2. NNQueen

    NNQueen going above and beyond PREMIUM MEMBER

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    Where I am, trust me, ALL racial/ethnic groups, including white people know about it because it's one of my responsibilities to make sure they do. Now, whether they give a hoot, that's another story. I've seen some that do and many that don't. But what they think doesn't concern me as much as the things each group of people might do to hinder the ability for African Americans to achieve their goals because as many of you well know, if a fight for civil rights is around, African Americans are in the midst of it and leading the charge.

    There is a saying and it's true because I witness it happening that the "squeeky wheel always gets the grease." At the present time, the LGBT community is squeeling very loudly and getting a great deal of attention when it comes to civil rights issues.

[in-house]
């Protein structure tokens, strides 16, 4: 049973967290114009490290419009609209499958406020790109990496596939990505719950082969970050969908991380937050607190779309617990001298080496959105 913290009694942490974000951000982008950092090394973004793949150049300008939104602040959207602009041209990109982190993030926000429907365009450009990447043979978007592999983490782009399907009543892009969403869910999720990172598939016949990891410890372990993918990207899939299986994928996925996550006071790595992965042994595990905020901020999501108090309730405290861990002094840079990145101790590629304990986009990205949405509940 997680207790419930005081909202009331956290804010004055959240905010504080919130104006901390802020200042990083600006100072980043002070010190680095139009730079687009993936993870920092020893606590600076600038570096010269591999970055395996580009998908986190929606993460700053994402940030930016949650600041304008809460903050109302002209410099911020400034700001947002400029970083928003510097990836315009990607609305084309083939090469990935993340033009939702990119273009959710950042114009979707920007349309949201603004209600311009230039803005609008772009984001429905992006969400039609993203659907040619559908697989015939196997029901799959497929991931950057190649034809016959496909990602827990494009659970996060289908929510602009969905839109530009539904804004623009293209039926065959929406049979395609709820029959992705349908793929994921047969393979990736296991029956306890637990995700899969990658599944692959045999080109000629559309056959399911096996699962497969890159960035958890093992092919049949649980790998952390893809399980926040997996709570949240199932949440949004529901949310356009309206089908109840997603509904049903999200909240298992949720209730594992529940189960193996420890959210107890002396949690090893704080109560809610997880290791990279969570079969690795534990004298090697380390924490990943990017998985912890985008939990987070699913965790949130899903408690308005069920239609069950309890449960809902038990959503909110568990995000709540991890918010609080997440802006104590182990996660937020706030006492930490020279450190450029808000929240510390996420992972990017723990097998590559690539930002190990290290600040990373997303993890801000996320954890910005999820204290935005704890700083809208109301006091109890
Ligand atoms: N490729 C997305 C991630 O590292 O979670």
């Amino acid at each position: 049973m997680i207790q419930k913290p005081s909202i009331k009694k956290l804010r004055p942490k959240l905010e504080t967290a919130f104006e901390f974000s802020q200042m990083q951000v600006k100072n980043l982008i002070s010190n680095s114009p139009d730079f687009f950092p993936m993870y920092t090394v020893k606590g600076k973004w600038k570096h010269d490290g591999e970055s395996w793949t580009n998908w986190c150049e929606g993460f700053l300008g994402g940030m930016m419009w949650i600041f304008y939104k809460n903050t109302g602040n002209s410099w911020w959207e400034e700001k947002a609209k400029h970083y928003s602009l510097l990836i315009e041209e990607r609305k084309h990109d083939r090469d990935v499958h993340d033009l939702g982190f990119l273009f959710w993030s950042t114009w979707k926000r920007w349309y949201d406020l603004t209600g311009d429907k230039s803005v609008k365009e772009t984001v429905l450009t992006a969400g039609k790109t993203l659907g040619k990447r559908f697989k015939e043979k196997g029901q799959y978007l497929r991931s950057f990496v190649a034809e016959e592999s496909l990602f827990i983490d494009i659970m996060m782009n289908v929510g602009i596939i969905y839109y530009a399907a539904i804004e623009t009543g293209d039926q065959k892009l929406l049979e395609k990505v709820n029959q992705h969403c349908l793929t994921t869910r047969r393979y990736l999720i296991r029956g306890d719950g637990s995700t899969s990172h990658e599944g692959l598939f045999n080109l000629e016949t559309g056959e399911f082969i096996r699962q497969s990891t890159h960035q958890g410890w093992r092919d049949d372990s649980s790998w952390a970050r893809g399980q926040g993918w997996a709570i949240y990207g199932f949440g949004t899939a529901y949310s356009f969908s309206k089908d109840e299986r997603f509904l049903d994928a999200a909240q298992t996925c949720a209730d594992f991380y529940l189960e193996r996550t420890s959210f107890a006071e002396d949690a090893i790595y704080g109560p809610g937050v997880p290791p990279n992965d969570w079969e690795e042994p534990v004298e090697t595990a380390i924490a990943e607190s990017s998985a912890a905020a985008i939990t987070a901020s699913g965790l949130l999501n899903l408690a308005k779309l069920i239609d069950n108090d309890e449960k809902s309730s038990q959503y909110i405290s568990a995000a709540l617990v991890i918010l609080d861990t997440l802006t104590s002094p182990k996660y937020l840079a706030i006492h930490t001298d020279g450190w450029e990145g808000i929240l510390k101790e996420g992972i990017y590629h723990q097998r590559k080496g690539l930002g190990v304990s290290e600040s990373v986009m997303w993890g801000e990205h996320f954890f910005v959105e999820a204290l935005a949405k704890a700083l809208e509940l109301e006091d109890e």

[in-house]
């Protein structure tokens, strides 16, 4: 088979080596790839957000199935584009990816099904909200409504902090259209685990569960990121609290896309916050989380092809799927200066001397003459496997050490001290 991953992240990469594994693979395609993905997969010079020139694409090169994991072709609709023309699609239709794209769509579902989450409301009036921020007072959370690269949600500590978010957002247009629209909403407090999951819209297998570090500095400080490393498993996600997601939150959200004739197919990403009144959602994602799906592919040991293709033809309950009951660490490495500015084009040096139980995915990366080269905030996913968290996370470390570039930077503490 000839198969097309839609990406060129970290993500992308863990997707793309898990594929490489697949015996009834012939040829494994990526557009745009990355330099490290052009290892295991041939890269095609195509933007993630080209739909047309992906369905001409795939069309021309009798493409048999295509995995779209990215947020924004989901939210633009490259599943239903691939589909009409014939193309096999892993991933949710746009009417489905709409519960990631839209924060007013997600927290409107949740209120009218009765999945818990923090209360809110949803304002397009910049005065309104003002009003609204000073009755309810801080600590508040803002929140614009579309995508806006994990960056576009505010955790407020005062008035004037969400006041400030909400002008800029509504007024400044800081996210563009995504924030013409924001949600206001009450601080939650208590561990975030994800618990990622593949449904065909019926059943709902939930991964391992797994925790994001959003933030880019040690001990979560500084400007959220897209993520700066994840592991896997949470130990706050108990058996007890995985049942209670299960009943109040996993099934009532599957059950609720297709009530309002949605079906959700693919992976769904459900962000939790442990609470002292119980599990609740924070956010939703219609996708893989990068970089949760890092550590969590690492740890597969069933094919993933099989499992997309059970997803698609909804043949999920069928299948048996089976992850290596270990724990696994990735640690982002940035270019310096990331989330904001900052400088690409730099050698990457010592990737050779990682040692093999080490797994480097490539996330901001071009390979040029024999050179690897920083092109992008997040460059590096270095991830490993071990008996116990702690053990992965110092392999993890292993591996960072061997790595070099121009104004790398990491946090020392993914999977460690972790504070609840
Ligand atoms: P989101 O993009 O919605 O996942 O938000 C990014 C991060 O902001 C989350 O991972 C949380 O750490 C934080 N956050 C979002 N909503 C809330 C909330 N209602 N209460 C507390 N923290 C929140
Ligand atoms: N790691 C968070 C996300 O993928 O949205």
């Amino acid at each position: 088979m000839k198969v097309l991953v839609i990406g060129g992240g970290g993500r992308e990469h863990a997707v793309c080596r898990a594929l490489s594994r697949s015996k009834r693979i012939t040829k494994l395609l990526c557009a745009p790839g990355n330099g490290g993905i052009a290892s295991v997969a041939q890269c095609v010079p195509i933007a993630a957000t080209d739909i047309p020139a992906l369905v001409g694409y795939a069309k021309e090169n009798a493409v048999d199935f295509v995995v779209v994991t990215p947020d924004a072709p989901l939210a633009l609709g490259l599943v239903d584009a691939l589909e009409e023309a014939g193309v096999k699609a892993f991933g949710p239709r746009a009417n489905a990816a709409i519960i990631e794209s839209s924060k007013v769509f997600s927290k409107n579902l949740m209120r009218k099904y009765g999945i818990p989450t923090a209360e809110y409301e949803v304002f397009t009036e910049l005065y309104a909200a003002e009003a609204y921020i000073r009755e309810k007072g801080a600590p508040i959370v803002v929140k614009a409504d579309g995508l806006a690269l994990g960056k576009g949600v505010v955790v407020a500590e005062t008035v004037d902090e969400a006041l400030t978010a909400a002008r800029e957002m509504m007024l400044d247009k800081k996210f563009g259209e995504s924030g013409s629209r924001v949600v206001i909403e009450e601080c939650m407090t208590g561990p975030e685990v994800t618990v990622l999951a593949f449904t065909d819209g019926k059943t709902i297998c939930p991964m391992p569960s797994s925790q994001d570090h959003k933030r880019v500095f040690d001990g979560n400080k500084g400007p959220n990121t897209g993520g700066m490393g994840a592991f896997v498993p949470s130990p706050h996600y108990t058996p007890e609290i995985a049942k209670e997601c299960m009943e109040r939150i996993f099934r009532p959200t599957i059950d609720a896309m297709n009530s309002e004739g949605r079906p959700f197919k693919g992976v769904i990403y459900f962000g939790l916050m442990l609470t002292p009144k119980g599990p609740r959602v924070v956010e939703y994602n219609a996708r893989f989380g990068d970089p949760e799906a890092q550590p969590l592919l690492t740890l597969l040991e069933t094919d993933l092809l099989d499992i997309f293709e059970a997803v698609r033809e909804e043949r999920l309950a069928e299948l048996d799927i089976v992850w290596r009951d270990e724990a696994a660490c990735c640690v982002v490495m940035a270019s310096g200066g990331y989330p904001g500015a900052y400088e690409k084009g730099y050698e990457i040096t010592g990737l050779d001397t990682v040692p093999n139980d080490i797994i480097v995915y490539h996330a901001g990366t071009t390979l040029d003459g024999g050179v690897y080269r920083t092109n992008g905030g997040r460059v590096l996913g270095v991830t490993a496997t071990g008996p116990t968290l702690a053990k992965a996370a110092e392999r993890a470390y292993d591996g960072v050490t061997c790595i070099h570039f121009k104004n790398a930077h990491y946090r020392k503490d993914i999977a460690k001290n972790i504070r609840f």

But PA, you ask, do other racial/ethnic groups (including white women) know or realize what African Americans have done for them in terms of civil rights? To put it simply, yes, they are very well aware. But that doesn't mean that they are going to pay tribute to us or align themselves with us. Added to the injustices in this country is an interesting phenomenon called RACISM and it has a special impact on African Americans that people of other racial/ethnic groups don't want any part of. So they are careful in their association with us. Be close enough to reap the benefits of our efforts but far enough away not to be seen as political empathizers. But this doesn't surprise me because that's what a RACIST system perpetuates and banks on. Every group that has voluntarily come to America demanding equal rights, has studied the Civil Rights Movement spearheaded by African Americans, adopted their strategy, and pushed their own SEPARATE agenda because no one wants it as bad as African Americans get so they will stay as far away from us as possible even to the tune of appearing liberal on the outside but racist on the inside. To them, it's not 'justice', it's JUST US, because after all, as you described it, America is the "LAND OF OPPORTUNITY."

    Peace :spinstar:
     
  3. angelicsage

    angelicsage Well-Known Member MEMBER

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    Sister NNQueen...excellent perspective...I applaud you for this statement,
    In my opinion, you summarized the answer to this question with these particular words.
     
  4. shaneak

    shaneak Well-Known Member MEMBER